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Vivitek H9080FD LED owners thread

post #1 of 74
Thread Starter 
Soon to be the proud (hopefully) owner of the Vivitek LED H9080FD - thanks to the excellent deal on WOOT. Hopefully there are enough other new owners on AVS to share tips etc with on this seemingly incredible projector.

Since the WOOT deal happened over the weekend most of us won't know anything about shipping until Monday at the earliest. But being that it's a ground breaking product and something of a different animal, it will be helpful to communicate with other owners - even if only to exchange oohs and ahs.

If anyone else has or is about to have one, please sign in!
Edited by HTCrazy - 11/30/13 at 5:49pm
post #2 of 74
Throws a nice image and I like the idea of an LED projector, but 400 lumens is not bright enough for my screen.
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post #3 of 74
Thread Starter 
It's rated at 800 lumens but I guess you mean calibrated. If I didn't already have a 700 lumen LED projecting a nearly 300" image in medium lamp mode there's no way I would have gone for an 800 lumen PJ - LED or no. One reviewer mentioned its actually brighter than current JVC's. We'll see about that, but if the image is as good as reviews say (and there have been quite a few) I'm willing to go smaller on the screen if necessary.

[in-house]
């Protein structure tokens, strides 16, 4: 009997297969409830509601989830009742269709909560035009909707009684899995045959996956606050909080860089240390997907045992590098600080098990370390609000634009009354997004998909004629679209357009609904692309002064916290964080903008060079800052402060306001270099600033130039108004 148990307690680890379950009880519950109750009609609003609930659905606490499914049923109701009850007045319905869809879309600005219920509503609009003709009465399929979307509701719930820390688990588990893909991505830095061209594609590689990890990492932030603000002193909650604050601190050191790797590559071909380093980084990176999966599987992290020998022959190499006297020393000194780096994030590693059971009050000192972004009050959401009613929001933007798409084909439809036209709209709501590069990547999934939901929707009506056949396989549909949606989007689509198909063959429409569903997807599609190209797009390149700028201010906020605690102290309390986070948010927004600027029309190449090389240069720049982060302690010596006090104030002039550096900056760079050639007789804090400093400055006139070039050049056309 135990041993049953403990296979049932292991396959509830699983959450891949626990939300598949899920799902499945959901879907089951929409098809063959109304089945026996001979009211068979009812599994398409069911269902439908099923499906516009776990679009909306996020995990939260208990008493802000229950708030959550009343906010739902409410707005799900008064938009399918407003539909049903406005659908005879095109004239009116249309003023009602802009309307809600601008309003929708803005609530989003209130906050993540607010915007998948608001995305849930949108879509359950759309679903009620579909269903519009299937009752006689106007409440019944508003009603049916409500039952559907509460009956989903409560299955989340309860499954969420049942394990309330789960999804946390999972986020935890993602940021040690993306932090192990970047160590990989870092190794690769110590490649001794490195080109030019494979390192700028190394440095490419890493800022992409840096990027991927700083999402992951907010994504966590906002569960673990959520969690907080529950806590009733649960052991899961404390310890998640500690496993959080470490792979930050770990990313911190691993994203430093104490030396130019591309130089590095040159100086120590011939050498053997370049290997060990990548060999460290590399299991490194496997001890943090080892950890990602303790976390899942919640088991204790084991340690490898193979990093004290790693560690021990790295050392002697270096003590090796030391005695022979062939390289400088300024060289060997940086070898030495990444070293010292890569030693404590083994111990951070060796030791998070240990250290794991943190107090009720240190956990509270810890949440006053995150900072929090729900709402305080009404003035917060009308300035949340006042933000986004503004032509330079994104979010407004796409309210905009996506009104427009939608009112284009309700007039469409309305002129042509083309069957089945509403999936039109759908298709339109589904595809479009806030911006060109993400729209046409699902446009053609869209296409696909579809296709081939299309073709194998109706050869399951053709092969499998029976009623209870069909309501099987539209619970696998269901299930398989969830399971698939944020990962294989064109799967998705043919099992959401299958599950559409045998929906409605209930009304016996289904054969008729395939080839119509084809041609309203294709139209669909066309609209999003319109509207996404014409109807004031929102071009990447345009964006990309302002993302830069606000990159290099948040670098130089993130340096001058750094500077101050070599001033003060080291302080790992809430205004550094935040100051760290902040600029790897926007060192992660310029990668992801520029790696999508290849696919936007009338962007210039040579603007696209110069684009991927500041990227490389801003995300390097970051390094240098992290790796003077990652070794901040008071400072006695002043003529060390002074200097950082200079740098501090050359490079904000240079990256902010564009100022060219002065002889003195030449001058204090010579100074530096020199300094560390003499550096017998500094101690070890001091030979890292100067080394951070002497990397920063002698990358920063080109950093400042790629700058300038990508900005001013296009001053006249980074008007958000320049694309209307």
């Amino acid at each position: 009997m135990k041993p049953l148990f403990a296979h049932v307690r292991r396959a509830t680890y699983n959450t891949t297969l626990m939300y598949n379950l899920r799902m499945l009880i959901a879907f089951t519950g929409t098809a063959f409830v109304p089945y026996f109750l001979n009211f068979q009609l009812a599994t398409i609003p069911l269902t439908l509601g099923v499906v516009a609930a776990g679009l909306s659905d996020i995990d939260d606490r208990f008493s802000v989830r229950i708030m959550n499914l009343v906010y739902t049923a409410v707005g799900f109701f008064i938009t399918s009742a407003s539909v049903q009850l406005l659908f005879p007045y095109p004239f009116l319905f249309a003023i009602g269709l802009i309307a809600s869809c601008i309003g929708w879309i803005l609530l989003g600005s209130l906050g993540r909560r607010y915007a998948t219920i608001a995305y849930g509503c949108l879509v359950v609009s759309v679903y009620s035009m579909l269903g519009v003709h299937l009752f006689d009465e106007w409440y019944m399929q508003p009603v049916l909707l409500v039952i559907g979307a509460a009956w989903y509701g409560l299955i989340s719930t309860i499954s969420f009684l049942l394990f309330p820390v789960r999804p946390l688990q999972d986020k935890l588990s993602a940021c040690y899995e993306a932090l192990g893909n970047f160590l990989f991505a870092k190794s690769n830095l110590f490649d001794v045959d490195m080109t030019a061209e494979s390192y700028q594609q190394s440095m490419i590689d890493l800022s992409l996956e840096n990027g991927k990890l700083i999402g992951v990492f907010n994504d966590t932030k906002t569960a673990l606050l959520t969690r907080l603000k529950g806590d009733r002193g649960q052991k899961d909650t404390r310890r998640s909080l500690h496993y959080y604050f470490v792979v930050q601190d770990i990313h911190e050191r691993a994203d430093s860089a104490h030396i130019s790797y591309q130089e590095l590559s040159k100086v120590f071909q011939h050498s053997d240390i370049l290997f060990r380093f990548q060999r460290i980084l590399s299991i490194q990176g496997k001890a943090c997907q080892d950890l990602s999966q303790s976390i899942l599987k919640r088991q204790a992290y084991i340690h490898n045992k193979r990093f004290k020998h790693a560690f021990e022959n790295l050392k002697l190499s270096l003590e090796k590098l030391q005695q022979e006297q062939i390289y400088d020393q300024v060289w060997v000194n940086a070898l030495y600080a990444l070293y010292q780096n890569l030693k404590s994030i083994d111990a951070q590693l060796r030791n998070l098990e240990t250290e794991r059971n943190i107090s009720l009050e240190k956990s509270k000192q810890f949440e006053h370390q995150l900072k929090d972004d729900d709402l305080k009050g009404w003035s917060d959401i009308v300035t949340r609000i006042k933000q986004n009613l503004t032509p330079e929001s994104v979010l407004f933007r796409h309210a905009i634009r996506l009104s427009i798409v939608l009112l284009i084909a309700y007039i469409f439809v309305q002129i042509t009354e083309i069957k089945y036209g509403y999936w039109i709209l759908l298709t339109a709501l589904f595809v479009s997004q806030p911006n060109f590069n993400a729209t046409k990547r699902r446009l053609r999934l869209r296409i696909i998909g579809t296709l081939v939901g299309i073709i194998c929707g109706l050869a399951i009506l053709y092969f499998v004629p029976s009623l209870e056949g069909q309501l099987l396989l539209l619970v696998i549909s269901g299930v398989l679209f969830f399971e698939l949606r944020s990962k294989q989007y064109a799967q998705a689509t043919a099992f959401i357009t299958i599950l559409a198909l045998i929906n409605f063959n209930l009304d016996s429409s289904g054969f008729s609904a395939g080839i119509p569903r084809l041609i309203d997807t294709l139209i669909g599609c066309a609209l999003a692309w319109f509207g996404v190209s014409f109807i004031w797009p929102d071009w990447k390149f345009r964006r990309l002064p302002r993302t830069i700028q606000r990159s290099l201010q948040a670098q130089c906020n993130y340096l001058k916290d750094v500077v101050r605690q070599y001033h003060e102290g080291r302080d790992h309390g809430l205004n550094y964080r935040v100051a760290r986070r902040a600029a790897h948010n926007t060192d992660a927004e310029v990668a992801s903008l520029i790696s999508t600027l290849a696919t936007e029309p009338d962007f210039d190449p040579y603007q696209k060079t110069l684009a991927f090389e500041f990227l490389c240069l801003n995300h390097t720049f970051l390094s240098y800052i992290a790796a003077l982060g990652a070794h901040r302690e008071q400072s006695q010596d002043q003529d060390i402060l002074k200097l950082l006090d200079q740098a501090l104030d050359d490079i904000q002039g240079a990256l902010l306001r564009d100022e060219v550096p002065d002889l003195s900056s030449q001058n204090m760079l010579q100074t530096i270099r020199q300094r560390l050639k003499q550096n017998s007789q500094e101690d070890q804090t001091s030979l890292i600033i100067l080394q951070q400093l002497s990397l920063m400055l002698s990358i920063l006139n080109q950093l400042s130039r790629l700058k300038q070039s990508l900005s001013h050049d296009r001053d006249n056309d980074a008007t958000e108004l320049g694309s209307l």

I've owned two 1200 lumen projectors - both LCD and DLP and neither of them could match the light output of my 700 lumen LG LED. At least after the first 300 or so lamp hours. I know this is AV heresy, but it's been easily observable. Hopefully the theory holds up for the Vivitek...
post #4 of 74
I'm the happy owner of a Vivitek H9080FD (120 hours now) after calibration I have 530 lumens.
post #5 of 74
Thread Starter 
Quote:
Originally Posted by kraine View Post

I'm the happy owner of a Vivitek H9080FD (120 hours now) after calibration I have 530 lumens.

Good to hear! How large a screen are you using - and what gain?
post #6 of 74
Quote:
Originally Posted by HTCrazy View Post

It's rated at 800 lumens but I guess you mean calibrated. If I didn't already have a 700 lumen LED projecting a nearly 300" image in medium lamp mode there's no way I would have gone for an 800 lumen PJ - LED or no. One reviewer mentioned its actually brighter than current JVC's. We'll see about that, but if the image is as good as reviews say (and there have been quite a few) I'm willing to go smaller on the screen if necessary.

I've owned two 1200 lumen projectors - both LCD and DLP and neither of them could match the light output of my 700 lumen LG LED. At least after the first 300 or so lamp hours. I know this is AV heresy, but it's been easily observable. Hopefully the theory holds up for the Vivitek...

I was going by Art's numbers: http://www.projectorreviews.com/vivitek/vivitek-h9080fd-performance/#vivitek-h9080fd-brightness
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post #7 of 74
Thread Starter 
Quote:
Originally Posted by AV Science Sales 5 View Post